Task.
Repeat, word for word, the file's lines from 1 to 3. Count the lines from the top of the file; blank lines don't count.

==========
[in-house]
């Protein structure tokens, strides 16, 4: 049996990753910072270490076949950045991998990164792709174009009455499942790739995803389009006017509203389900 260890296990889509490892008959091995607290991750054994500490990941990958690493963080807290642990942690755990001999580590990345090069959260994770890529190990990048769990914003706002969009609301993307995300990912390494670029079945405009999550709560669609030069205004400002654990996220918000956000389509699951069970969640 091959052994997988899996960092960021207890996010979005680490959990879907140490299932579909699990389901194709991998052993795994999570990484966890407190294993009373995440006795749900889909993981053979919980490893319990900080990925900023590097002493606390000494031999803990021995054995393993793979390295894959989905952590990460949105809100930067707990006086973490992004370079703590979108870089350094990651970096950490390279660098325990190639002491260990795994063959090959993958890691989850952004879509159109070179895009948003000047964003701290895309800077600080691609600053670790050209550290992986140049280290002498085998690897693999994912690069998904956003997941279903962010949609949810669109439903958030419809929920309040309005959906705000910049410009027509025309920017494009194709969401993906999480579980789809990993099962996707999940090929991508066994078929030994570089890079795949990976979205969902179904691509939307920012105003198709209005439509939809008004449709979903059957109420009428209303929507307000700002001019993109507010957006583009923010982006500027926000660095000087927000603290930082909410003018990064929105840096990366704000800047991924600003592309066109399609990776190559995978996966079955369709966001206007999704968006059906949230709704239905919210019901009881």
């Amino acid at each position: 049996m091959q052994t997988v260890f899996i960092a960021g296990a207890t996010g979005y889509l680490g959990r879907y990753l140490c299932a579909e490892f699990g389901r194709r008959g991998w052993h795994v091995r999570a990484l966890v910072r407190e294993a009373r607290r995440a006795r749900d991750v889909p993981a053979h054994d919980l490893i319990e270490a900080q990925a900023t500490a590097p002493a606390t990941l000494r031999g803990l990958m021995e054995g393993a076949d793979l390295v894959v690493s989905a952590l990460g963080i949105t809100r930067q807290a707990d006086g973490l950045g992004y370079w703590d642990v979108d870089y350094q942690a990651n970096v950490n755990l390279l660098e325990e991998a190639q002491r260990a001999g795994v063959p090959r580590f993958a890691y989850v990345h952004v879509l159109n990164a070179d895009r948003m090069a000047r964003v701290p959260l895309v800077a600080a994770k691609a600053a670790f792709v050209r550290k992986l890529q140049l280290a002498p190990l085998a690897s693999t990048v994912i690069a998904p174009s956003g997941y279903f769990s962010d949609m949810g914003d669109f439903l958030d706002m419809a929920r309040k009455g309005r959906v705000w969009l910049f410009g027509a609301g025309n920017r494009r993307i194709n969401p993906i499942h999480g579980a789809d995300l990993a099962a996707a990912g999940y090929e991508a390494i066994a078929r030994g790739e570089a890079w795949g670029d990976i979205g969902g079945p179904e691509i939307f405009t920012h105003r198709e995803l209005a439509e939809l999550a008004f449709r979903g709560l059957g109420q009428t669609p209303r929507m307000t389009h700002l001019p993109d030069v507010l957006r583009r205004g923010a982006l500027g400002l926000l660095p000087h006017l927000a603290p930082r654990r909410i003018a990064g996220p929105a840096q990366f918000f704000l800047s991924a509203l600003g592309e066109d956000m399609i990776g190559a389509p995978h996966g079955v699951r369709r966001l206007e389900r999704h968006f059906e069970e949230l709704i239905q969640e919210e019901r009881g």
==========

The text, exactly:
[in-house]
């Protein structure tokens, strides 16, 4: 049996990753910072270490076949950045991998990164792709174009009455499942790739995803389009006017509203389900 260890296990889509490892008959091995607290991750054994500490990941990958690493963080807290642990942690755990001999580590990345090069959260994770890529190990990048769990914003706002969009609301993307995300990912390494670029079945405009999550709560669609030069205004400002654990996220918000956000389509699951069970969640 091959052994997988899996960092960021207890996010979005680490959990879907140490299932579909699990389901194709991998052993795994999570990484966890407190294993009373995440006795749900889909993981053979919980490893319990900080990925900023590097002493606390000494031999803990021995054995393993793979390295894959989905952590990460949105809100930067707990006086973490992004370079703590979108870089350094990651970096950490390279660098325990190639002491260990795994063959090959993958890691989850952004879509159109070179895009948003000047964003701290895309800077600080691609600053670790050209550290992986140049280290002498085998690897693999994912690069998904956003997941279903962010949609949810669109439903958030419809929920309040309005959906705000910049410009027509025309920017494009194709969401993906999480579980789809990993099962996707999940090929991508066994078929030994570089890079795949990976979205969902179904691509939307920012105003198709209005439509939809008004449709979903059957109420009428209303929507307000700002001019993109507010957006583009923010982006500027926000660095000087927000603290930082909410003018990064929105840096990366704000800047991924600003592309066109399609990776190559995978996966079955369709966001206007999704968006059906949230709704239905919210019901009881």
């Amino acid at each position: 049996m091959q052994t997988v260890f899996i960092a960021g296990a207890t996010g979005y889509l680490g959990r879907y990753l140490c299932a579909e490892f699990g389901r194709r008959g991998w052993h795994v091995r999570a990484l966890v910072r407190e294993a009373r607290r995440a006795r749900d991750v889909p993981a053979h054994d919980l490893i319990e270490a900080q990925a900023t500490a590097p002493a606390t990941l000494r031999g803990l990958m021995e054995g393993a076949d793979l390295v894959v690493s989905a952590l990460g963080i949105t809100r930067q807290a707990d006086g973490l950045g992004y370079w703590d642990v979108d870089y350094q942690a990651n970096v950490n755990l390279l660098e325990e991998a190639q002491r260990a001999g795994v063959p090959r580590f993958a890691y989850v990345h952004v879509l159109n990164a070179d895009r948003m090069a000047r964003v701290p959260l895309v800077a600080a994770k691609a600053a670790f792709v050209r550290k992986l890529q140049l280290a002498p190990l085998a690897s693999t990048v994912i690069a998904p174009s956003g997941y279903f769990s962010d949609m949810g914003d669109f439903l958030d706002m419809a929920r309040k009455g309005r959906v705000w969009l910049f410009g027509a609301g025309n920017r494009r993307i194709n969401p993906i499942h999480g579980a789809d995300l990993a099962a996707a990912g999940y090929e991508a390494i066994a078929r030994g790739e570089a890079w795949g670029d990976i979205g969902g079945p179904e691509i939307f405009t920012h105003r198709e995803l209005a439509e939809l999550a008004f449709r979903g709560l059957g109420q009428t669609p209303r929507m307000t389009h700002l001019p993109d030069v507010l957006r583009r205004g923010a982006l500027g400002l926000l660095p000087h006017l927000a603290p930082r654990r909410i003018a990064g996220p929105a840096q990366f918000f704000l800047s991924a509203l600003g592309e066109d956000m399609i990776g190559a389509p995978h996966g079955v699951r369709r966001l206007e389900r999704h968006f059906e069970e949230l709704i239905q969640e919210e019901r009881g």